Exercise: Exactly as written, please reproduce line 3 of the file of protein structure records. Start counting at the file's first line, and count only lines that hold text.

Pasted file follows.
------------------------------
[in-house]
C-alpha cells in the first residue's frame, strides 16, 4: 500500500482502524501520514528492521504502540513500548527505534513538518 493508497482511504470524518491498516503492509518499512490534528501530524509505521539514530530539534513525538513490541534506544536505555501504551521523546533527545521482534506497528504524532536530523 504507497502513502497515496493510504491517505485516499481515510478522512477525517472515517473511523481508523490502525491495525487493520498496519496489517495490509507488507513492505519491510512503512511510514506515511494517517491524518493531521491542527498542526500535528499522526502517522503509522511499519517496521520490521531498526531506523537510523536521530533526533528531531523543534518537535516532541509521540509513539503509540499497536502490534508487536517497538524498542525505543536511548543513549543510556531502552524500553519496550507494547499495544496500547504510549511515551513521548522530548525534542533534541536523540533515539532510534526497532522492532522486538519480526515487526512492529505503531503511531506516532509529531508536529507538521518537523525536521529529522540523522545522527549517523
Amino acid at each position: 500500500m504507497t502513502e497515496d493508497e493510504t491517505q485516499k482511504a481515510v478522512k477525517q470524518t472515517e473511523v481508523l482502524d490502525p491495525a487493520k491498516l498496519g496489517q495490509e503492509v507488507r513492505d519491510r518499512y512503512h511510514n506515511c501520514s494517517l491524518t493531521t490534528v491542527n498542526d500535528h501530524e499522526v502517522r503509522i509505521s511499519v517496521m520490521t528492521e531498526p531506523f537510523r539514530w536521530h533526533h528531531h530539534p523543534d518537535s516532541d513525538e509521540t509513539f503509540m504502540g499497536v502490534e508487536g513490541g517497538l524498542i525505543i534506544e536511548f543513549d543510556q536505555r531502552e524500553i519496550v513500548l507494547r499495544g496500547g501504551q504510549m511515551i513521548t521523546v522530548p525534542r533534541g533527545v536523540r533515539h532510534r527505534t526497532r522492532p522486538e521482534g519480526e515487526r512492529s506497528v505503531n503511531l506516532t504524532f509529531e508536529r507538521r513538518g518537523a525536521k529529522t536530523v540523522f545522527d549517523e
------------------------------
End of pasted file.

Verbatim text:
Amino acid at each position: 500500500m504507497t502513502e497515496d493508497e493510504t491517505q485516499k482511504a481515510v478522512k477525517q470524518t472515517e473511523v481508523l482502524d490502525p491495525a487493520k491498516l498496519g496489517q495490509e503492509v507488507r513492505d519491510r518499512y512503512h511510514n506515511c501520514s494517517l491524518t493531521t490534528v491542527n498542526d500535528h501530524e499522526v502517522r503509522i509505521s511499519v517496521m520490521t528492521e531498526p531506523f537510523r539514530w536521530h533526533h528531531h530539534p523543534d518537535s516532541d513525538e509521540t509513539f503509540m504502540g499497536v502490534e508487536g513490541g517497538l524498542i525505543i534506544e536511548f543513549d543510556q536505555r531502552e524500553i519496550v513500548l507494547r499495544g496500547g501504551q504510549m511515551i513521548t521523546v522530548p525534542r533534541g533527545v536523540r533515539h532510534r527505534t526497532r522492532p522486538e521482534g519480526e515487526r512492529s506497528v505503531n503511531l506516532t504524532f509529531e508536529r507538521r513538518g518537523a525536521k529529522t536530523v540523522f545522527d549517523e